HK Fish Marketing Org Group Photo | Gwulo: Old Hong Kong
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HK Fish Marketing Org Group Photo

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HK Fish Marketing Org Group Photo
Date picture taken (may be approximate): 
Friday, March 3, 1944

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I've just noticed this photo was taken in 1944 during the Japanese occupation. Please can you tell us any more about this organisation?

The Fish Marketing Organization is still in existence (https://www.fmo.org.hk/). The back of this photo was marked Showa 18, March 3 (昭和十八年三月三日), so based on that date, I believe it was taken in 1944. I am a little confused however, as the organization's webiste states it began in 1945 as part of the post-war effort.

My maternal grandfather Tsang Chiu Yan 曾眧仁 (the first man standing in a suit and tie from the left), worked for this organization until he retired. He received an MBE for his work there in the late 70's. 

I have many old photos from my grandfather's time working there, including banquets and tours my grandfather gave for some foreign (I assume British) dignitaries. I believe one photo is of my grandfather with Sir David Trench but I'm not entirely certain.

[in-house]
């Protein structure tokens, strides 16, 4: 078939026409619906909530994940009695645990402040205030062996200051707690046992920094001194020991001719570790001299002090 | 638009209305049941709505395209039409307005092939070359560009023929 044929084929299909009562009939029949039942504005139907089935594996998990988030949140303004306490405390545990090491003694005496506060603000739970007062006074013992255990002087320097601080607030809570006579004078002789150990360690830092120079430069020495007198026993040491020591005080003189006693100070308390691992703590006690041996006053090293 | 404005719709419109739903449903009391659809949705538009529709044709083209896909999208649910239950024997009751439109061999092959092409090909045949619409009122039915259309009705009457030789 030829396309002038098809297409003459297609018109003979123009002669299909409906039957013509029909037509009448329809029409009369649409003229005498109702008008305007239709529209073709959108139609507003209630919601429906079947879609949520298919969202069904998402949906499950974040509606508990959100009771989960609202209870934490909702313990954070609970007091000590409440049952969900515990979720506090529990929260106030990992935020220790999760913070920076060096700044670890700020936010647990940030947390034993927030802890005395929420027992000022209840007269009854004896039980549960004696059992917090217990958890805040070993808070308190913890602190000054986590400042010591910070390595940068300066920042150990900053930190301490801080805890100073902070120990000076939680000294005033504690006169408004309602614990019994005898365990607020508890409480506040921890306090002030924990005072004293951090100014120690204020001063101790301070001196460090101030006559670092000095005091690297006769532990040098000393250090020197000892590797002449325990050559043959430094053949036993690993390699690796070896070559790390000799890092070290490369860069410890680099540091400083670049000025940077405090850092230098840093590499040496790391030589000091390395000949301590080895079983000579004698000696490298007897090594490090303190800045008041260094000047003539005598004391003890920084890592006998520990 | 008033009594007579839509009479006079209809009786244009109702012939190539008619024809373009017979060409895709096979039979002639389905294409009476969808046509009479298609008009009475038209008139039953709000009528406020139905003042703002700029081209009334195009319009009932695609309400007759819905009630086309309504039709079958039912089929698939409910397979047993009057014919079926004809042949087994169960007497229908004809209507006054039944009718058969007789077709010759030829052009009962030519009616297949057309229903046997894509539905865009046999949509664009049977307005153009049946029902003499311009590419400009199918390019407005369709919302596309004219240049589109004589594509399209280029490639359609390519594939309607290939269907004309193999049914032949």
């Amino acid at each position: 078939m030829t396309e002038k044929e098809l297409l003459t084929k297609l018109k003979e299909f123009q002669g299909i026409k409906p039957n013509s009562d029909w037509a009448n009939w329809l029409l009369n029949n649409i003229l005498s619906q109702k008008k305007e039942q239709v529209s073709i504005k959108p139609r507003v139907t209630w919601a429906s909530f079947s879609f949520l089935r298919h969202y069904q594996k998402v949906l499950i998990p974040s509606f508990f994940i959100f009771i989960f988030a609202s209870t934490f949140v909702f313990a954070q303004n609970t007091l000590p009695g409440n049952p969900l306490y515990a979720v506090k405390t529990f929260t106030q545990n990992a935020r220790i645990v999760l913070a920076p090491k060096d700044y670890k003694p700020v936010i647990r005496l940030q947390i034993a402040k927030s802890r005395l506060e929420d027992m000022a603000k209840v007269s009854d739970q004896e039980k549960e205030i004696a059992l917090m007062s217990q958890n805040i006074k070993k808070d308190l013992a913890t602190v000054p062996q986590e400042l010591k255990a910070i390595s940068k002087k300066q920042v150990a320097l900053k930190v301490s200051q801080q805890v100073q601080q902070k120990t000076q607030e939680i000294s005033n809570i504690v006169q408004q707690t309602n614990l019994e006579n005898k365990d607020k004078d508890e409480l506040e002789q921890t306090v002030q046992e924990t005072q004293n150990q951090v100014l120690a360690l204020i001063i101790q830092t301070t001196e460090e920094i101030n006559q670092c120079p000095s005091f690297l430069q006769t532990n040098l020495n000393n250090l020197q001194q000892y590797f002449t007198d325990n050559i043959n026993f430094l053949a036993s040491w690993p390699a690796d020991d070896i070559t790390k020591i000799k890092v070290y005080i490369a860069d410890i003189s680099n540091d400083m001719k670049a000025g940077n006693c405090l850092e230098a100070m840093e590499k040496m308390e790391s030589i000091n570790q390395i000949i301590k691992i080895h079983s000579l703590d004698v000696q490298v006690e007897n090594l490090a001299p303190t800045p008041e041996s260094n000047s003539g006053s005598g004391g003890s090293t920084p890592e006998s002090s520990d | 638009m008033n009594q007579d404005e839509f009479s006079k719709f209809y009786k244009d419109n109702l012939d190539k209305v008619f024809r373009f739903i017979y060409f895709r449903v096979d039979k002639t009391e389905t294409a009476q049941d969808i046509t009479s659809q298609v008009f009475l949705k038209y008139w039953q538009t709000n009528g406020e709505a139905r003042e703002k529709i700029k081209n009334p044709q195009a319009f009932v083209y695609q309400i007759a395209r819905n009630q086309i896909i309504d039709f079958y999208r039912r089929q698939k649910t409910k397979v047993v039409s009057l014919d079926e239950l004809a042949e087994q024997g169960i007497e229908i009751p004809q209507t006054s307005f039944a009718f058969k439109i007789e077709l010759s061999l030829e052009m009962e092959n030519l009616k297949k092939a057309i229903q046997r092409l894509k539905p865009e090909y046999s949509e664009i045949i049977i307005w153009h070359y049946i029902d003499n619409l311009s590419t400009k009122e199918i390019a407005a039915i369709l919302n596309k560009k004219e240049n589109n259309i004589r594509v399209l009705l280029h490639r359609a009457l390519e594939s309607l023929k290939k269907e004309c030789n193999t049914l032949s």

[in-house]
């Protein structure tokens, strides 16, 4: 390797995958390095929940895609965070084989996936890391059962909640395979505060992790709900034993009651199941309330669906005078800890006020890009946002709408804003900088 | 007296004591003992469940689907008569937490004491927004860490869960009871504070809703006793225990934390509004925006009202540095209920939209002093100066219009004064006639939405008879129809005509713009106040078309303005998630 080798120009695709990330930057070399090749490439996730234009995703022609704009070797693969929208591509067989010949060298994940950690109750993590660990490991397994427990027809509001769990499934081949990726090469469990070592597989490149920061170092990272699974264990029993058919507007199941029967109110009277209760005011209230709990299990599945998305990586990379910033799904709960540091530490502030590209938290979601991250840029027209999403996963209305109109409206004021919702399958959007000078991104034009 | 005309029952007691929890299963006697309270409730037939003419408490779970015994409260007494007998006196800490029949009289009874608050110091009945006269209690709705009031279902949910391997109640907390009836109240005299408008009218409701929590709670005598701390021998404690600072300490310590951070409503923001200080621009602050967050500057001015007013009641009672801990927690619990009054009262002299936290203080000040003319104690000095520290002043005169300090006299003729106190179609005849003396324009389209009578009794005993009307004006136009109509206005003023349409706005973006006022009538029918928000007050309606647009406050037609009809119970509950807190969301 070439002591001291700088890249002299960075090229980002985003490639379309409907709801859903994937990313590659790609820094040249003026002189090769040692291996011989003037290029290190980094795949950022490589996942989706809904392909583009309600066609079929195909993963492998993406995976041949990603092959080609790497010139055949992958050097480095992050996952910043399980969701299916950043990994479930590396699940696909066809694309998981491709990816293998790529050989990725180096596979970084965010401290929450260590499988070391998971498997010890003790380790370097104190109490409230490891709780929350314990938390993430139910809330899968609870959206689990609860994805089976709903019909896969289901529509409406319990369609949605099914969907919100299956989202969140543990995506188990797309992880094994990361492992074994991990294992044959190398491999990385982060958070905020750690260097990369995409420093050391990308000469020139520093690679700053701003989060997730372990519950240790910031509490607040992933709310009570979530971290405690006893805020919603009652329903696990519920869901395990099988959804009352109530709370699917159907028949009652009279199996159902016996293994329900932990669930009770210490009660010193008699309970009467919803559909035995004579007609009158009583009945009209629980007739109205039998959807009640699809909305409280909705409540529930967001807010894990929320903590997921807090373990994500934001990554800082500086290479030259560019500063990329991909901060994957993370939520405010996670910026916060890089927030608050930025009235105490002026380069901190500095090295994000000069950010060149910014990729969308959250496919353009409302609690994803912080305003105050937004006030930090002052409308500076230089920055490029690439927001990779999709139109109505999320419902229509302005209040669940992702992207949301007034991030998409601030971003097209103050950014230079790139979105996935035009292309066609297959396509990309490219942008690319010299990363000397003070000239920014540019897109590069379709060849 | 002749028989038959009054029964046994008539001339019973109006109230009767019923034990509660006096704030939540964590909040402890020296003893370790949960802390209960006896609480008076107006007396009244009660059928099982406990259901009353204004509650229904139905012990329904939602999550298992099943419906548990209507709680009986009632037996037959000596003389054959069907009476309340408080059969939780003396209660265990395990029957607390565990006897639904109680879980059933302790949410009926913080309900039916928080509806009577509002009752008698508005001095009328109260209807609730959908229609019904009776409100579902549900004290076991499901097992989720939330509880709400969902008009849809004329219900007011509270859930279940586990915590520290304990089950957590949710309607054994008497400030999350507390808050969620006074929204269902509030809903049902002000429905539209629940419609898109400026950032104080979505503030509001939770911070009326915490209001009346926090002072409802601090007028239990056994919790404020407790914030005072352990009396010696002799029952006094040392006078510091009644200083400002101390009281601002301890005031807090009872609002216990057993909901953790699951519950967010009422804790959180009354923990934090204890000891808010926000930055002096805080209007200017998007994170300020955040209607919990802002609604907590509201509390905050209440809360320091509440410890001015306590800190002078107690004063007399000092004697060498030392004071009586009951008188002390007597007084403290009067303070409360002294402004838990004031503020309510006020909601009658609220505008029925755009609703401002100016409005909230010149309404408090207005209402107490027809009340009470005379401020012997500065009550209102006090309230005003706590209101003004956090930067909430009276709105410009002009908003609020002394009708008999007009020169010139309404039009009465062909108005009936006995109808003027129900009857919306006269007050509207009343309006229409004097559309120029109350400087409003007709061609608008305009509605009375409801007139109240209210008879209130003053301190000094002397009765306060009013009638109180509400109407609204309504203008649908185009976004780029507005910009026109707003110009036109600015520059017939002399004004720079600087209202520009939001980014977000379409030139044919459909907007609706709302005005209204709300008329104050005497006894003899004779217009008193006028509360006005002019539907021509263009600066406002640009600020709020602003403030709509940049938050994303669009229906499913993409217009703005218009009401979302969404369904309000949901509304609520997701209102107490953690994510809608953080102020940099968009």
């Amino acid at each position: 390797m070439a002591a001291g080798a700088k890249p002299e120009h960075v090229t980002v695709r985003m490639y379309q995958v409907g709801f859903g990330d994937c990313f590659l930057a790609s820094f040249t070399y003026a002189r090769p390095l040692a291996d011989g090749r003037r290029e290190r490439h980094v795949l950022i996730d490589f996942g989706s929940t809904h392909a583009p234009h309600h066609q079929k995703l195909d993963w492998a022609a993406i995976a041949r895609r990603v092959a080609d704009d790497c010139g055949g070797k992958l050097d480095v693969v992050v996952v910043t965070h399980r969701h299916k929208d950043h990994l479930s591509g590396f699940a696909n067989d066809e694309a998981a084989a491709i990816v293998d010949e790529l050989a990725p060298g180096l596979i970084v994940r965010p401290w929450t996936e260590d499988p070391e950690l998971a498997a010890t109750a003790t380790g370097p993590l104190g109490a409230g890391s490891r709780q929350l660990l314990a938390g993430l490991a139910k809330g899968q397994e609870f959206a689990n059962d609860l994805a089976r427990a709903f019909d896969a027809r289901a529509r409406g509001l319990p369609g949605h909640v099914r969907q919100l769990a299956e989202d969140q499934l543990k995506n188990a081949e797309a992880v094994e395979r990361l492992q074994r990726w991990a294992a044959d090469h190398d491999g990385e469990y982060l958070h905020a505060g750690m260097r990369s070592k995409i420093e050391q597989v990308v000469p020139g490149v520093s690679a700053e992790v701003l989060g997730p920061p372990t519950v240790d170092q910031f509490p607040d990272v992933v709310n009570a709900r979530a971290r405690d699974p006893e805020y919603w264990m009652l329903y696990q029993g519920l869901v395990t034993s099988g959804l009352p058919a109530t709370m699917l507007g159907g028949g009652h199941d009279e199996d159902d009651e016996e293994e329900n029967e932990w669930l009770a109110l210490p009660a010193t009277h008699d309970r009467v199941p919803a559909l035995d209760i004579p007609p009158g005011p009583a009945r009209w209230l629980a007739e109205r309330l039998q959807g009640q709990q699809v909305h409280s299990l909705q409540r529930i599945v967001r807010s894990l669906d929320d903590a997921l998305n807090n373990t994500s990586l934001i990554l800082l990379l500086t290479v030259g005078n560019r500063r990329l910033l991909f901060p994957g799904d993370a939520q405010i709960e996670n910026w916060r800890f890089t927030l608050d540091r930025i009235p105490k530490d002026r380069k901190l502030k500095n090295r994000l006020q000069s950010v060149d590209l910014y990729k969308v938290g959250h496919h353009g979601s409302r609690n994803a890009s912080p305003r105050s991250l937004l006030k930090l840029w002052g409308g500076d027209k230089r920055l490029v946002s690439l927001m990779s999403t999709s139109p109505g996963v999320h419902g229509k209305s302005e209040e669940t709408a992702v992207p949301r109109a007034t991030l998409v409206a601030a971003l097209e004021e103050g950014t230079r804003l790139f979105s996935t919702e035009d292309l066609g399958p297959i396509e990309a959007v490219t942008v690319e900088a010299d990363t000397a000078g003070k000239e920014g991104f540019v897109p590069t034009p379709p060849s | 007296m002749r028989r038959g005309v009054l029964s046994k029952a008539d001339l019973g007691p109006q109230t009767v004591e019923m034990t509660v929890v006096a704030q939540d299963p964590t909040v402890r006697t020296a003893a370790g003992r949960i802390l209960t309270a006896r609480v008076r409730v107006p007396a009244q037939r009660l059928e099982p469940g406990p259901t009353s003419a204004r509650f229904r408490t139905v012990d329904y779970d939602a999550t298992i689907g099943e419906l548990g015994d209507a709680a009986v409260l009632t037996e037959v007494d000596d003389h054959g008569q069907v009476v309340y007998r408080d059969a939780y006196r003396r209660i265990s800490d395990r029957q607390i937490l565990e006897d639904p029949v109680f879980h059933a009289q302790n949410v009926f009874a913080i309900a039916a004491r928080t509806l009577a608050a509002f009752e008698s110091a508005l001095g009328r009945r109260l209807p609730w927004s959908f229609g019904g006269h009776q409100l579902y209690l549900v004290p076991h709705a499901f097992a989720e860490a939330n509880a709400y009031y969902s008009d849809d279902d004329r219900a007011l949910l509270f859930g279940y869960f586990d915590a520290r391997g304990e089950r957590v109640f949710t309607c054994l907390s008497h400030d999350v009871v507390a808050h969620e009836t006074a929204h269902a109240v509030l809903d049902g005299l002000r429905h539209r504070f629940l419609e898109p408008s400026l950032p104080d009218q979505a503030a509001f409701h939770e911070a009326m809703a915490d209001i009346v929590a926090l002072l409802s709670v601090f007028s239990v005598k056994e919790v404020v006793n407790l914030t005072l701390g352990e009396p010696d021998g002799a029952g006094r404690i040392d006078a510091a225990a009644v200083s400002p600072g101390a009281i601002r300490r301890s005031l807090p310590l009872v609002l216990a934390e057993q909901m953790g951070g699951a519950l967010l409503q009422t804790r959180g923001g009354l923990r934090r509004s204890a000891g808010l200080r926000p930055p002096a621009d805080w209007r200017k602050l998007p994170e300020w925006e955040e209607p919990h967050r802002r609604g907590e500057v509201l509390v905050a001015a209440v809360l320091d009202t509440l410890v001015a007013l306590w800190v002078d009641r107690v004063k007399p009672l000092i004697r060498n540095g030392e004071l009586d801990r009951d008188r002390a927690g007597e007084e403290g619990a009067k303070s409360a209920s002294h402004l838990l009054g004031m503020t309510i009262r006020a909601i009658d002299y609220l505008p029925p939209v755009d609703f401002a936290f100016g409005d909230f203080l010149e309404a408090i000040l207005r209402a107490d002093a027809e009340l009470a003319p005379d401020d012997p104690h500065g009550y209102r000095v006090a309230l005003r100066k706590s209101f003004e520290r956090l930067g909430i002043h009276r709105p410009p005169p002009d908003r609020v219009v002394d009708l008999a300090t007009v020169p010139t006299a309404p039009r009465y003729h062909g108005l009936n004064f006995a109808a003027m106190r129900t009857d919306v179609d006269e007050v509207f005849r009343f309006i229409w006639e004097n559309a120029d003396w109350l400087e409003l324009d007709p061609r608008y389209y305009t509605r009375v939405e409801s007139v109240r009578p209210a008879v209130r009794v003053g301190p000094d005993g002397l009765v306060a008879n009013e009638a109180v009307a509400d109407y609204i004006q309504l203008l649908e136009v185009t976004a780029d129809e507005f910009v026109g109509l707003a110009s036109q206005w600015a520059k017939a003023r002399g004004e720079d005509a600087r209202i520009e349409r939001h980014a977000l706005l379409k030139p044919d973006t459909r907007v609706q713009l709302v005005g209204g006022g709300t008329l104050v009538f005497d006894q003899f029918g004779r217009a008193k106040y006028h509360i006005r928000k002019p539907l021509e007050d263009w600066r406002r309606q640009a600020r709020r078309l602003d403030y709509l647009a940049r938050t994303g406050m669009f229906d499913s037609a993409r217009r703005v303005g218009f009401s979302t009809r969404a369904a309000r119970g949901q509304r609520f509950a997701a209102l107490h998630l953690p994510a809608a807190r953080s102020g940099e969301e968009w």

Here's the description from the FMO website:

The Fish Marketing Organization (FMO) was first established under the Defence Regulations in 1945 to assist in the post-war rehabilitation of the fishing fleet and to provide facilities for the orderly and efficient marketing of marine fish, whereby the industry could be developed and the socio-economic status of the fishing community be improved. 

I thought it was surprising that they'd start a new organisation so soon after the war, as there were lots of other problems to work on. I turned to Philip Snow's The fall of Hong Kong, and on p.302 where he looks at the results of the Japanese occupation he writes:

In the last days of August 1945 a report was drawn up by a certain S. Y. Lin, a one-time Superintendent of Fisheries Research, for the benefit of his pre-war chief, Dr Herklots, who was on the point of launching his new Fisheries Organisation. Lin gave a surprisingly positive account of the 'considerable success' achieved by the fish-handling system introduced under Japanese rule, and advised that the wholesale fish market to be founded by Herklots should be 'similar in the main to that which the Japanese had adopted, with some modification'. For example the district syndicates of the Japanese period could be 'changed easily into a Fishermen's Cooperative Society'. [199]

So it looks as though the British were moving ahead with a plans for the fishermen almost immediately after the Japanese surrender. But it also looks as though they got off to a running start by building on the organisation that the Japanese had set up, and I guess that is the organisation we see in your grandfather's photo above.